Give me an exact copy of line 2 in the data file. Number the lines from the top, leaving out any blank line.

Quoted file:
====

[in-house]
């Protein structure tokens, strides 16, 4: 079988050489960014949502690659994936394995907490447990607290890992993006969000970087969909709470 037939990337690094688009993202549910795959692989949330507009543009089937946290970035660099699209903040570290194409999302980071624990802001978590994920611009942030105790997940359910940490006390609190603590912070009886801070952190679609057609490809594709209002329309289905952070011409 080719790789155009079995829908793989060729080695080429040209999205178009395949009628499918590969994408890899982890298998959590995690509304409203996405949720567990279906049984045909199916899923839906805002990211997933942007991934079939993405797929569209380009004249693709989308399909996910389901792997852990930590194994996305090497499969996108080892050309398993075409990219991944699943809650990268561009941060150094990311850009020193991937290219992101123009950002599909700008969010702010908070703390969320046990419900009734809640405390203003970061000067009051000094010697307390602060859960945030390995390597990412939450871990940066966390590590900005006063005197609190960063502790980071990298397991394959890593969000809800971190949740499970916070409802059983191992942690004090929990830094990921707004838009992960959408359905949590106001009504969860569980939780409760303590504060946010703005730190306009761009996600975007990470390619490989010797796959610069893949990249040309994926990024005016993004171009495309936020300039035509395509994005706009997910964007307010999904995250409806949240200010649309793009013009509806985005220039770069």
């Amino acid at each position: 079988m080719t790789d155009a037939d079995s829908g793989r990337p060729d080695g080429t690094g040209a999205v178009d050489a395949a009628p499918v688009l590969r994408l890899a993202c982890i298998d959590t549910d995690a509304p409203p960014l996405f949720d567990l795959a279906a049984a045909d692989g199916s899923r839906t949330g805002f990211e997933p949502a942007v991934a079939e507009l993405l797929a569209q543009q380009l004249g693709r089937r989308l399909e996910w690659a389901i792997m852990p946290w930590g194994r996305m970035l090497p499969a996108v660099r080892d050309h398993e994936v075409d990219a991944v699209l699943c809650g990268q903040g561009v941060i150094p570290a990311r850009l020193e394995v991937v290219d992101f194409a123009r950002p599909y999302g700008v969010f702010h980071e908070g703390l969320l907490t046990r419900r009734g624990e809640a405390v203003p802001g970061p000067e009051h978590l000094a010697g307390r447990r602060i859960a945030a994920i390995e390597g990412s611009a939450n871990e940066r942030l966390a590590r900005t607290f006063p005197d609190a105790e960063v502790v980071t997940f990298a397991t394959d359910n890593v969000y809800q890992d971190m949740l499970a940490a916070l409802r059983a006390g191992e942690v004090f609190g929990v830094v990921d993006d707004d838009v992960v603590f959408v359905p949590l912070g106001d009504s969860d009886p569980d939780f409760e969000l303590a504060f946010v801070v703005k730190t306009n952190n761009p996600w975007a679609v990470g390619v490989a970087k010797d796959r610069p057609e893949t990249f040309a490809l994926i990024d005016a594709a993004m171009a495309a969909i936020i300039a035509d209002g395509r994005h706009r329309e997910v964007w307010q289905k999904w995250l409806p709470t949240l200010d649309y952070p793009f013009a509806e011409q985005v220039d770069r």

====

């Protein structure tokens, strides 16, 4: 079988050489960014949502690659994936394995907490447990607290890992993006969000970087969909709470 037939990337690094688009993202549910795959692989949330507009543009089937946290970035660099699209903040570290194409999302980071624990802001978590994920611009942030105790997940359910940490006390609190603590912070009886801070952190679609057609490809594709209002329309289905952070011409 080719790789155009079995829908793989060729080695080429040209999205178009395949009628499918590969994408890899982890298998959590995690509304409203996405949720567990279906049984045909199916899923839906805002990211997933942007991934079939993405797929569209380009004249693709989308399909996910389901792997852990930590194994996305090497499969996108080892050309398993075409990219991944699943809650990268561009941060150094990311850009020193991937290219992101123009950002599909700008969010702010908070703390969320046990419900009734809640405390203003970061000067009051000094010697307390602060859960945030390995390597990412939450871990940066966390590590900005006063005197609190960063502790980071990298397991394959890593969000809800971190949740499970916070409802059983191992942690004090929990830094990921707004838009992960959408359905949590106001009504969860569980939780409760303590504060946010703005730190306009761009996600975007990470390619490989010797796959610069893949990249040309994926990024005016993004171009495309936020300039035509395509994005706009997910964007307010999904995250409806949240200010649309793009013009509806985005220039770069």